The use of phishing scams, phone scams and computer hacking seems to multiply daily. The object of the scams and hacks: getting your tax refund. How? By the scammers and hackers filing a false tax return on your behalf. It’s more common than you think. Part of the problem is that those darn phishing emails look so real, including company logos, brand identity, signature blocks and even the photo of the alleged sender of the email.

These scams are not new, but many of them continue to succeed. Last year, phishing emails were so prevalent that it prompted the IRS to issue a special alert. It’s becoming common practice for IT departments at many companies to introduce “fake” phishing threats to train their employees on what not to do. These are essentially planned attacks from a known source. Employees learn how to recognize a phishing email using various techniques, such as looking for misspellings, incorrect domains and hovering over any links embedded in the body of the email. More importantly, they learn what to do, and what not to do: DO report the suspicious email to the help desk and delete the email; DON’T reply to the email, click on any links in the email, or open any attachments to the email.

Phone scams also continue to cause people to give out information over the phone that they should not. The IRS recently warned consumers about this, and offered practical information about what the IRS does NOT do. Importantly, the IRS does not make phone calls and won’t contact you by email to request personal or financial information!

But scams are also the result of computer hacking, perhaps as a result of brute force attacks, where organized crime syndicates are infiltrating accountants and human resource departments at companies, and gaining access to prior years’ tax returns, wage and payroll information, social security numbers, and much more. The targets may include accounting firms and tax professionals that have on hand a massive amount of pertinent taxpayer information.

In fact, the IRS warned during the 2016 tax season that tax fraud is on the rise. The IRS has published some common sense guidelines on some basic do’s and don’ts to avoid tax fraud, such as this that can be found here.

Recently, the IRS, state tax agencies and members of the tax industry (members of the Security Summit Initiative) warned tax professionals about a new phishing email scam where the scammers impersonate software providers. The scam email comes with a subject line, “Access Locked” and tells recipients that access to their tax preparation software has been “suspended due to errors in your security details.” The scam email asks the tax professional to address the issue by using an “unlock” link provided in the email. If clicked, the link takes the tax professional to a fake web page, where they are asked to enter their user name and password. Instead of unlocking accounts, the tax professionals actually are providing their information to cybercriminals who use the stolen credentials to access the preparers’ accounts and to steal client information. The Security Summit Initiative reminds tax professionals and taxpayers to never open a link or an attachment from a suspicious email, and that these scams increase during the tax season. Also, coming in 2017 are new safeguards that are aimed at those who prepare their own federal and state tax returns using tax software.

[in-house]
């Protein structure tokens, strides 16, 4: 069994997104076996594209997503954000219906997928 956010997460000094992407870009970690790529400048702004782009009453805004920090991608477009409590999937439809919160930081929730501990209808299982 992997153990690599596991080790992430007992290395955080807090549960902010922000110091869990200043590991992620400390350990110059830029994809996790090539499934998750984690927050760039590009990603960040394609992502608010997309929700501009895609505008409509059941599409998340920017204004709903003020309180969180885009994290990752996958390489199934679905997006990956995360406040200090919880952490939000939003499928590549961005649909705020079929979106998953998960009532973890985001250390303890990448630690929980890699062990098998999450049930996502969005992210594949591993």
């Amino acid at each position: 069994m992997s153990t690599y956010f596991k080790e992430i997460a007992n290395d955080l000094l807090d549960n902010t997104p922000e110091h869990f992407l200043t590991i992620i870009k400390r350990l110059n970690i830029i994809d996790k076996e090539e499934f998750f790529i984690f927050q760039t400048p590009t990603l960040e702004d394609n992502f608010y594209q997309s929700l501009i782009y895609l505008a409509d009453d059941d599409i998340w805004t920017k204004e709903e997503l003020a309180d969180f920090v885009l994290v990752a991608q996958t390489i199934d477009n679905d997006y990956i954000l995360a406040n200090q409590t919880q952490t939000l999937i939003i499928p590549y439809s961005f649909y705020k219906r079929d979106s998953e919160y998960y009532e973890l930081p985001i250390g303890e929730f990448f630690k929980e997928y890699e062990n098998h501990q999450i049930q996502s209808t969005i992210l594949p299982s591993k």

Law enforcement also warns about tax fraud schemes designed to defraud individuals. The FBI recently issued warnings about fraudulent tax schemes, and noted that it receives hundreds of complaints of tax-related fraud during this time of year as criminals scam you and the IRS, using your name. You can also hear the audio transcript of this warning here.

And, keep in mind that if you are a company that has been targeted, and personally identifiable information about your individual clients, customers, employees, or other individuals has been breached, you will have other headaches beyond the possibility of fraudulent tax returns. Forty seven states in the U.S. and the District of Columbia, require companies to provide consumers with notification if their personally identifiable information is compromised. While similar in concept, the state laws vary and you will need to comply with each state’s law. The state law that will govern the requirement to notify is the state in which the individual whose information has been compromised resides, not the state in which the breach occurred. Thus, for companies that conduct business across the U.S., a single instance of a breach of data may require that notifications be given that are compliant with forty-eight different laws. Offering free credit monitoring to those individuals has also become a defacto standard in responding to a data breach.

Beyond notification to individuals, consider involving the FBI or other law enforcement so that facts and patterns of criminal activity can be evaluated and monitored. InfraGard (see is a partnership between the FBI and the private sector. It is an association of persons who represent businesses, academic institutions, state and local law enforcement agencies, and other participants dedicated to sharing information and intelligence, and one of its focus areas is cybercrime.

If your company is a victim and is faced with the potential for a multitude of fraudulent tax filings, there are resources at the state and federal level who will work with you to determine if they can put a freeze on processing returns from an identified list of stolen social security numbers until the true identity of the taxpayer is verified. That will stop the bleeding, at least as far as tax returns are concerned.